Wednesday, November 27, 2013

Belfast Reflections

I had the privilege of going to Belfast last week. I was invited by Tearfund to go and talk to church leaders, sharing with them some of what we've done in Serenje, and encouraging them to engage with similar Connected Church projects. I hope some of them will have been inspired to take the next step in engaging with Tim Magowan and his brilliant team running Tearfund's Northern Ireland office.

My experience is that whenever you go on trips like this it's always a two way process, and very often you get far more out of it than you feel like you've contributed. That was certainly the case this time. First off I'd never been to Ireland (North or South) before. Belfast is set in the middle of the most amazing countryside, it's a beautiful city, it has a rich history (although turning the Titanic disaster into a major tourist attraction is ingenious to say the least!) and everybody I met was incredibly warm and welcoming - it reminded me of being back in Newcastle :)

But I was also struck by how close the sectarian divide between the unionist and republican communities still is to the surface. Even with the riots over the flying of the Union Flag over Belfast City Hall last December, I'd somehow assumed that sort of thing was very localised and didn't affect the lives of 'ordinary' people. You can imagine my surprise to see this mural on the end of a house about 200 metres from the Tearfund offices.

I know that at this point some of you are rolling your eyes, incredulous at my ignorance and naïvety, but I was genuinely shocked that a city which appears on the outside to be so prosperous, friendly and welcoming can also be in fear that the riots which happend last December could all be about to kick off again. In fact where the Tearfund offices are in East Belfast is right next to one of the "interfaces" between the two communities where the rioting was the fiercest.

Also as I reflected it was less than three years ago that there was major rioting in London and other English cities, much of which had nothing to do with any identifiable cause. Perhaps all this rioting says more about our human condition than it does about our history.

But I also reflected on Bill Hybels quote "The local church is the hope of the world". I heard a number of inspiring stories of how, although the church has in the past been at least part of the problem, many in the church now see it as a major part of the solution. Let me tell you two of those stories.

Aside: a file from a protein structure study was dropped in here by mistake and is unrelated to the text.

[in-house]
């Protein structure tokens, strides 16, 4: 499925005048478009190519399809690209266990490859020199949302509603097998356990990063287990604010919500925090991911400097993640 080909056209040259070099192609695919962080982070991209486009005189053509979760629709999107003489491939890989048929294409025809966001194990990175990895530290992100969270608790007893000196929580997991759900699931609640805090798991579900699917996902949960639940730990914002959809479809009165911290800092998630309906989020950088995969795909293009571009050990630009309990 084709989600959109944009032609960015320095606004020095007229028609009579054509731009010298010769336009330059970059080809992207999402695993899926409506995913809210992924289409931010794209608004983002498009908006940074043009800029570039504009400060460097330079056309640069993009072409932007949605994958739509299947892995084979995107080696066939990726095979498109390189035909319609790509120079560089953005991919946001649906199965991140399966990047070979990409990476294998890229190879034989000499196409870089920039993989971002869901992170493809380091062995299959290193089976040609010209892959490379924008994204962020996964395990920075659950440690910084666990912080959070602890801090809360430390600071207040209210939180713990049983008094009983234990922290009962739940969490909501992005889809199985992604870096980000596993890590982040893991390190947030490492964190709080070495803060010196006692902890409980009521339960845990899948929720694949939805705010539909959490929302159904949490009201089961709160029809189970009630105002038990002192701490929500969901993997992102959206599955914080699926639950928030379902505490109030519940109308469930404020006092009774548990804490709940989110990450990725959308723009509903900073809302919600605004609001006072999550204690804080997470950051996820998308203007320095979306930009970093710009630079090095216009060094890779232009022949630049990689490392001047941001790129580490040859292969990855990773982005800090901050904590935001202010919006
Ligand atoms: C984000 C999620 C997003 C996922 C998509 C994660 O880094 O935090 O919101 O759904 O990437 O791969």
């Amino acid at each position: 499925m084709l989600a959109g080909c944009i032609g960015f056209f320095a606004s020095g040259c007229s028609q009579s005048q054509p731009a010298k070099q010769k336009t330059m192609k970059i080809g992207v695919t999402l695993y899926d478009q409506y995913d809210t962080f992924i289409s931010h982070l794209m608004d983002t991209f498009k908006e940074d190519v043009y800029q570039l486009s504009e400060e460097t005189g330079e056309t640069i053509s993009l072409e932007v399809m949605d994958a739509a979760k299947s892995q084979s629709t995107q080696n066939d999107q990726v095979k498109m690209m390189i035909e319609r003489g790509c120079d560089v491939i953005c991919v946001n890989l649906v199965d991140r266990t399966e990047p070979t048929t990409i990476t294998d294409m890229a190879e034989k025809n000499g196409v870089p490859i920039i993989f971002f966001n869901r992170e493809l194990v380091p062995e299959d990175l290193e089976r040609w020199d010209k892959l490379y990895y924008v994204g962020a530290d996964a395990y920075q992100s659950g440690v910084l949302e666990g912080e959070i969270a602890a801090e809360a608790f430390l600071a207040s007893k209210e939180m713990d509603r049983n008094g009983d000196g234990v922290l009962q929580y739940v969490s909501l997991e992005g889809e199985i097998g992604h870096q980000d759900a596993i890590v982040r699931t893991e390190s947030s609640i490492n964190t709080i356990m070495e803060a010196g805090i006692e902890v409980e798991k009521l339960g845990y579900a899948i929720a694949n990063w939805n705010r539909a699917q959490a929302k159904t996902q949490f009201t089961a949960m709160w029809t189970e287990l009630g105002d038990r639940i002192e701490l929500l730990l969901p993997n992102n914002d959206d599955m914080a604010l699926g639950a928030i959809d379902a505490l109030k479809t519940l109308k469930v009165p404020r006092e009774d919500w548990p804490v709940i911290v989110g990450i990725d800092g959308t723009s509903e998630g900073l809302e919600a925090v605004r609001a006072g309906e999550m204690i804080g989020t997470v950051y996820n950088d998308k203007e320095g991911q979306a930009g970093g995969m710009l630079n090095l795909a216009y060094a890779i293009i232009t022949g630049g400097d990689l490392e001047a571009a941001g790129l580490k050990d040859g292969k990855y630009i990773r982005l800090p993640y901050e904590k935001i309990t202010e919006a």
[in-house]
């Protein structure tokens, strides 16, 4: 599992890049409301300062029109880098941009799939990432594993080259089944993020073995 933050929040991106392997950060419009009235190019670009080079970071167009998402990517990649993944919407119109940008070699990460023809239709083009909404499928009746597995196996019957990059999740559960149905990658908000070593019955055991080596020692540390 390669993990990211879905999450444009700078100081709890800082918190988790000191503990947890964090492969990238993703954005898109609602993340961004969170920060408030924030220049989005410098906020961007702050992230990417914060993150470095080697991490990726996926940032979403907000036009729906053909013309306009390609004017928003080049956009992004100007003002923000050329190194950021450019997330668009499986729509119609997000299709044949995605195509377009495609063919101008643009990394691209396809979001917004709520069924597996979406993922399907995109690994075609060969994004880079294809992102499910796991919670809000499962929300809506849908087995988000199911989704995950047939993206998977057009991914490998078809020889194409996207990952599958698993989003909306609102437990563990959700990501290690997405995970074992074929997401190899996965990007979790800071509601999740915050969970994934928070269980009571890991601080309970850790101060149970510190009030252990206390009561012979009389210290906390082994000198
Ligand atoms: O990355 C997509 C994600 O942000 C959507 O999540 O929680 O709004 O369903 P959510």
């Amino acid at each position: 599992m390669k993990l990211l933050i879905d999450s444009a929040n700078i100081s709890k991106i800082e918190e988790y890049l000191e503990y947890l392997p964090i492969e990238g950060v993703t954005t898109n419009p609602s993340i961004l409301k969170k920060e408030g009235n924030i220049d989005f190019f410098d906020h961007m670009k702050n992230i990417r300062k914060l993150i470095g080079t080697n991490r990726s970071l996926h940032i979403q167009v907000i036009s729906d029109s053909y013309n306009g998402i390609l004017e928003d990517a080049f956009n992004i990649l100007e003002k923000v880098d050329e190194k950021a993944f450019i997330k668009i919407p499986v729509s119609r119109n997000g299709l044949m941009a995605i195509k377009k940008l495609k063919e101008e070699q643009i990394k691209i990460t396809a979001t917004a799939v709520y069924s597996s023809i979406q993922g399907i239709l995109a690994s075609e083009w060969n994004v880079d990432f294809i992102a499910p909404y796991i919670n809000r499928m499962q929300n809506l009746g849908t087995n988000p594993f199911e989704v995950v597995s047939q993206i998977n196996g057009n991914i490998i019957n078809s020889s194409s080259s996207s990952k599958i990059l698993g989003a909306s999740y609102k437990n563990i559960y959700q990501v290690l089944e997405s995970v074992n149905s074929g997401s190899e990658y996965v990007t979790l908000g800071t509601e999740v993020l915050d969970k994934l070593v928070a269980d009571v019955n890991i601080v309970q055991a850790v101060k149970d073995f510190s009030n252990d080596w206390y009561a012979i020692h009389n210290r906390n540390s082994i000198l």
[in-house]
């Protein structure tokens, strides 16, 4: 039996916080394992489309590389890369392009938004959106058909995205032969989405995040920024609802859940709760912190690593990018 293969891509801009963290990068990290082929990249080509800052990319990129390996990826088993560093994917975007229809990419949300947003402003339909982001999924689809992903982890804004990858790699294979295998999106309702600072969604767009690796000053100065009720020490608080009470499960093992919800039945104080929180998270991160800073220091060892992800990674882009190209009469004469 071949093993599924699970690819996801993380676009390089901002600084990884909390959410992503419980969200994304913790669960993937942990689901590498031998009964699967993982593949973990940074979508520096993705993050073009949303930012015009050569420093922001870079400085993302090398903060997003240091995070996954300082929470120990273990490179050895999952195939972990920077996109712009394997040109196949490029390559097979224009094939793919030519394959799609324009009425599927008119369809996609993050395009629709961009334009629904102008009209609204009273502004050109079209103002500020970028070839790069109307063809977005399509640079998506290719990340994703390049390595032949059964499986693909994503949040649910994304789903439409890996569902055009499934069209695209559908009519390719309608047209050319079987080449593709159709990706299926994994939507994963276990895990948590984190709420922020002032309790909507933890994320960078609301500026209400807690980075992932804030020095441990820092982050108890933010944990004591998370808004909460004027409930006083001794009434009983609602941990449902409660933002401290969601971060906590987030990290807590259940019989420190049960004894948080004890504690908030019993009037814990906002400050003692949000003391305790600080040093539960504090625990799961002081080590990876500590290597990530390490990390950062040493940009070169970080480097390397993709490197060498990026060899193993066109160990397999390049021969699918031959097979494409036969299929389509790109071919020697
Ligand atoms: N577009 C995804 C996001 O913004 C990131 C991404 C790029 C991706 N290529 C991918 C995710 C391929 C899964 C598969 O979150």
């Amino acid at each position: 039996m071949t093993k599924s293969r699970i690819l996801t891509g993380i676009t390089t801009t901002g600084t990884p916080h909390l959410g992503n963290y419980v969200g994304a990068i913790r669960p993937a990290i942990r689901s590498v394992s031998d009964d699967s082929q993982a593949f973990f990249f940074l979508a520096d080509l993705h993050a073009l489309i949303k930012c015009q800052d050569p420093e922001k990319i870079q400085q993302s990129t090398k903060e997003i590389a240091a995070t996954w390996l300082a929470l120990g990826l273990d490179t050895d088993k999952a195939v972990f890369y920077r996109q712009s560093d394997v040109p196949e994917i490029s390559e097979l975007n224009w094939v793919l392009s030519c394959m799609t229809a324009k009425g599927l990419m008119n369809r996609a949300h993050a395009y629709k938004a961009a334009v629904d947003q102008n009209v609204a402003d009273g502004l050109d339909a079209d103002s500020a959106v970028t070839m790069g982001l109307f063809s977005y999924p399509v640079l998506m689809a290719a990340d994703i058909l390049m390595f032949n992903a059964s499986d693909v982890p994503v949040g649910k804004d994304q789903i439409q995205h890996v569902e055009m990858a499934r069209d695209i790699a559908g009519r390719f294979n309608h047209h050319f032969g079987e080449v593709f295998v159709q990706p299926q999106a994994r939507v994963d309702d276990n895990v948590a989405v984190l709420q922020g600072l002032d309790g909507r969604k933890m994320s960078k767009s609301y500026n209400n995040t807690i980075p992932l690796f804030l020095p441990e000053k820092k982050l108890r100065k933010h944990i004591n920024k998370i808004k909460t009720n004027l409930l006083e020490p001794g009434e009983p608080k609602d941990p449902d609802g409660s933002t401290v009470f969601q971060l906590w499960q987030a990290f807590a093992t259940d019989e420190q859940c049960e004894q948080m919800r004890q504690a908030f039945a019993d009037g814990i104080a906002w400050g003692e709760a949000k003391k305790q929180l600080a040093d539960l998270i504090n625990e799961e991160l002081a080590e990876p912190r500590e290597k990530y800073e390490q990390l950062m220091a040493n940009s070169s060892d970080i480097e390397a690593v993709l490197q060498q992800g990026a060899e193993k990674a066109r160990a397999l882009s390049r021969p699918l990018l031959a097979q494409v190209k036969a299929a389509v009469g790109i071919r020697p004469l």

The first was of a church which is already two years into a connected church project. They have partnered with a church in Rwanda, the country which in 1994 experienced a genocide which lead to the murder of over 500,000 Tutsi people by the Hutu-led government, military and militias. What this church found when they visited Rwanda were amazing stories of the church in Rwanda, both Hutu and Tutsi churches, being at the centre of the drive for reconciliation and restoration in the country. They were so inspired by what they saw that they've been inviting church leaders from Rwanda to come and teach them about how the church in Northern Ireland can do the same in their communities. It was humbling to hear how a project which they thought was about helping an impoverished nation was in their estimation having a far greater impact the other way. Brilliant.

The second was the story of the building where the Tearfund offices are located - Skainos. For almost two centuries it has been the site of a Methodist church, with five different buildings having been constructed on the site over the years. In 2013 the church built an entirely new centre there which includes not only a worship space but a family centre, a cafe, offices, commercial housing, a homeless shelter, social housing, offices and much more. It's been built as a place to be used by the whole of the local community, and I can honestly say is one of the most remarkable places I've ever visited. Here's a picture of the 'street' around which the center is built - the idea was to build a new street which had never been impacted by the troubles and didn't belong to one particular community but would be used by and a home for all.

Very inspiring.

Finally, in case that was all too heavy, here's another picture John Mitchell (my travelling buddy) took of me with the cow milk jug at the guest house - and yes the breakfast was amazing!

Simon.

 

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